What Makes a Great Sales Development Rep (SDR)?5 min read

What makes a great SDR

This is a guest post by Farlan Dowell, VP of Sales at Cleanshelf. Cleanshelf is the leading enterprise SaaS management platform focused on tracking, controlling, and benchmarking SaaS applications.

In speaking with founders at early stage B2B SaaS companies, one question always comes up – what makes a great SDR?  

After years of interviewing, managing, and hiring dozens of sales professionals, here’s what I’ve learned about securing best-in-class sales development reps (SDRs) for your team, and a few tips on how YOU can set them up for success.

How to recognize best-in-class SDRs 

What characteristics should you look for when hiring SDRs? In my experience, they have three primary characteristics:

  1. Top SDRs learn how the game is played. They are methodical, organized, and manage their time well. They don’t jump on every shiny object—they are clear about their priorities. By being methodical, they’ll also ask good questions and listen carefully.
  2. Top SDRs have a willingness to play the game. SDRs don’t let outside distractions or opinions get in the way of the goal. They love the fun and camaraderie of their job. But they’re competitive at heart: They want to win at all costs.
  3. Top SDRs hustle. They have a chip on their shoulder, monetary goals—and something to prove. Look for folks who have faced adversity and challenges in their career. Look for people who have some intellectual horsepower. 

SDRs can balance clarity with nuance

If you’re going to create a successful sales team, you have to start with an ideal customer profile (ICP). Lay out a specific, focused ICP so your SDRs can target the right leads with precision. Take the guesswork out of it. 

But the magic of great SDRs is what they do beyond the description in the ICP. 

In the beginning, they’ll use your ICP to find prospects by title. With experience—once they find their flow—SDRs can qualify ideal customers by characteristics and responsibilities instead of titles, which opens a whole new world of high-value prospects. 

Don’t complicate the bonus plan

It doesn’t matter who you hire if you don’t set them up to win. 

Your sales compensation plan should be extremely simple. You want your SDRs focused on work—not sitting at their desk crunching numbers to figure out how much they’ll earn this month.

I advocate for a flat fee per sales qualified opportunity.  What’s a sales qualified opportunity: IPC + meeting.  That’s it.   There’s no guessing about the ICP (because sales leaders define this. This compensation method is clear and straightforward so they can stay focused on what matters.

Extrovert or introvert?

I’m not convinced extroverts are better at sales. 

We are going through a renaissance that’s redefining what outbound means. It’s not about smooth-talking or being the most gregarious person in the room. 

Great salespeople are thoughtful listeners. Besides, outbound is done primarily by email. As a result, successful SDRs are often more introverted: They listen carefully and nail direct selling by naming key customer pain points and addressing core objections quickly.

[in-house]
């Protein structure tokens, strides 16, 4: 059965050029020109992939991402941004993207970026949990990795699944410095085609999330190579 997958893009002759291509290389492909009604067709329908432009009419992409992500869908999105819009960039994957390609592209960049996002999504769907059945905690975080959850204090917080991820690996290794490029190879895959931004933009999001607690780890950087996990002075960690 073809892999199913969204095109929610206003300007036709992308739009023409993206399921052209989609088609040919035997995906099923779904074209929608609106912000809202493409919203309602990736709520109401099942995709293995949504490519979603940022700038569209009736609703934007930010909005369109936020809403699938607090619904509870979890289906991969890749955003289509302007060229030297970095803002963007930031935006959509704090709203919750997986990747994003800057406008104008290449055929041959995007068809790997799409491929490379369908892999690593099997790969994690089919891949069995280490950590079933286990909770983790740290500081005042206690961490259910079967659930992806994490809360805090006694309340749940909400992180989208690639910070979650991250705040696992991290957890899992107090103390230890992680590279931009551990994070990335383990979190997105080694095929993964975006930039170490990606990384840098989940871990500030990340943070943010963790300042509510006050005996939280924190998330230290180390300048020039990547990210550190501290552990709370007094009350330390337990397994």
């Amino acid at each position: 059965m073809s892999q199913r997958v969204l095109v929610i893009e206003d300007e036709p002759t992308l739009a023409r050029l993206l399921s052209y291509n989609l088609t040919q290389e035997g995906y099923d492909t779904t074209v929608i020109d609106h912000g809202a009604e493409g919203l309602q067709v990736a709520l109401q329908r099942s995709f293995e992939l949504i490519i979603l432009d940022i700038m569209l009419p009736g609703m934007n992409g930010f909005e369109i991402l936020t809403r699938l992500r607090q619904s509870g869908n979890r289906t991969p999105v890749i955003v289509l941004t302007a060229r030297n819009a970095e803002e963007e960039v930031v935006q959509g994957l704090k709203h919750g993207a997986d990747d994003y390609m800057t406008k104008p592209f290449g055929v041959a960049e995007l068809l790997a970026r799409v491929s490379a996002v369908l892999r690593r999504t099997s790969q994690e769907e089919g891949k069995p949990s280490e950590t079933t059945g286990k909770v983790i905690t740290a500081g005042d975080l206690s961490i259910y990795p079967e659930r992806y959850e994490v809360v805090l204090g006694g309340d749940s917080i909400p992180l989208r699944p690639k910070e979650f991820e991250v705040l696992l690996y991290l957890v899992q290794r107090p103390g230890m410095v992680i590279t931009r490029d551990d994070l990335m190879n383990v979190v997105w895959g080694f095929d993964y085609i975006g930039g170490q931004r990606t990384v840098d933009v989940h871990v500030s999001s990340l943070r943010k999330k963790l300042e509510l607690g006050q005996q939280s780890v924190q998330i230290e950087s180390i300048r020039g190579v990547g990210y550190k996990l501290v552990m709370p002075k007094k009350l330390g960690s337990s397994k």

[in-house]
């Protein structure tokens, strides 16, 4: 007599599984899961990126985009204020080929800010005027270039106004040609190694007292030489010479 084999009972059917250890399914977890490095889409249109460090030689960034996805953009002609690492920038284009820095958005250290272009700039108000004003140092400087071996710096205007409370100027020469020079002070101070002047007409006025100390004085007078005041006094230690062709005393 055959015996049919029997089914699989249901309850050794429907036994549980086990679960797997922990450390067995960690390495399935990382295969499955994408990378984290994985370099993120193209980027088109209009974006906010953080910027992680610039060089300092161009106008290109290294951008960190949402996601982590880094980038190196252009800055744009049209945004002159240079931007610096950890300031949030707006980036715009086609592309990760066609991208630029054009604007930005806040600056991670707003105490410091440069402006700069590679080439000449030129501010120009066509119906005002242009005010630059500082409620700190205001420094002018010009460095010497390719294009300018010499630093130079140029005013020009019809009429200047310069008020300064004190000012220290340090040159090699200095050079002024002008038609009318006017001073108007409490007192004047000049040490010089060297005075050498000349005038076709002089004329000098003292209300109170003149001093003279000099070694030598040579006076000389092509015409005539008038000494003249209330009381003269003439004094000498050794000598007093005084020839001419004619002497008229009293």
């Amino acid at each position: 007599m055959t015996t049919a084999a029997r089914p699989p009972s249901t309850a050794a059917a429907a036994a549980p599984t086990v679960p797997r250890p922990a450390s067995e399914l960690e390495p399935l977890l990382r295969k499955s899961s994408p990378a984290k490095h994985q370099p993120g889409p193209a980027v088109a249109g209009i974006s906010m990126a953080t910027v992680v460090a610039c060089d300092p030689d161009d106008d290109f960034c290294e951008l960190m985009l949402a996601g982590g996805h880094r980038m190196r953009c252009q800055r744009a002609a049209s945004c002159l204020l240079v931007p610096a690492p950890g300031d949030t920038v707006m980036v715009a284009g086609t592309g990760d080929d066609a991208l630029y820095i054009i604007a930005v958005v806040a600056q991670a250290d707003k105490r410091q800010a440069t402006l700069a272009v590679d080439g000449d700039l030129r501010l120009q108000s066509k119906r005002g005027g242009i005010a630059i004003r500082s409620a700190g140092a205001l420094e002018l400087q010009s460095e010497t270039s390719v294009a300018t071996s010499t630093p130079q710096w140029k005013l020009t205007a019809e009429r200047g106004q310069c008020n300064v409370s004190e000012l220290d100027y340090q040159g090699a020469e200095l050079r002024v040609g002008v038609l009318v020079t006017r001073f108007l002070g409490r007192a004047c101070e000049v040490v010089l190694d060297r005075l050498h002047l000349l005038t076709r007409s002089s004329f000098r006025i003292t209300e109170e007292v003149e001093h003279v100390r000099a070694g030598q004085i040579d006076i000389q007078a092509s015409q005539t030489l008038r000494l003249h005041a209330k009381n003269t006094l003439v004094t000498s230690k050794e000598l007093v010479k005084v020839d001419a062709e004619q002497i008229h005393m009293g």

This is not about pitching. It’s not about direct response. It’s about emailing an executive, “We have customers similar to you.” And then backing it up by naming that person’s pain point so precisely that they have to schedule a call with your SDR just to learn more. 

Training SDRs

Teaching should be coupled with hands-on experience. Get an SDR’s feet wet with a project and then focus your training around any questions or confusion that comes up.

For example, tell your new SDR to find 50 leads. Then discuss who they found. As they gain experience, they’ll hit walls and have questions. These focused questions drive the education process.

Real-world experience should be their very first canvas for learning. This type of initial project will give new SDRs context for the case studies and powerpoints they’ll read later on. 

Do. Fail. Learn. 

Internal SDRs vs. agencies

Don’t outsource lead gen to an agency. Hire SDRs who can prospect leads one by one.

What do I have against agencies? 

Agencies don’t know your product—they’re working with too many companies.  

Plus, sales is a competency you want to build up in-house. It’s a vital function your team must learn. It opens opportunities for your whole team to learn, adapt, grow, and improve your outbound messaging—as well as your product. 

On a similar note, never buy a list. SDRs need to be handpicking their prospects. Any database that’s older than a week is outdated (and bad data will land you in spam filters – fast!). Get that information in real time from your SDRs.

Numbers for your SDRs

The following numbers should help you set realistic benchmarks for B2B SaaS companies. Sure, some companies and industries will differ, but these should function as a healthy ballpark:

  • If your SDRs set up 16 meetings and 12 sales qualified opportunities—ACV 20-60K—that’s reasonable and will put your business on a great track.
  • You should have no more than a thousand leads in cadence. 
  • Add 30-50 leads per day to your sequence. Keep it healthy. 

In closing: Hire the right SDR and then give them the tools and structure they need to succeed. I’ve seen teams use these hiring and management practices to build predictable sales funnels that make millions in pipeline per month.  

Keep pushing.

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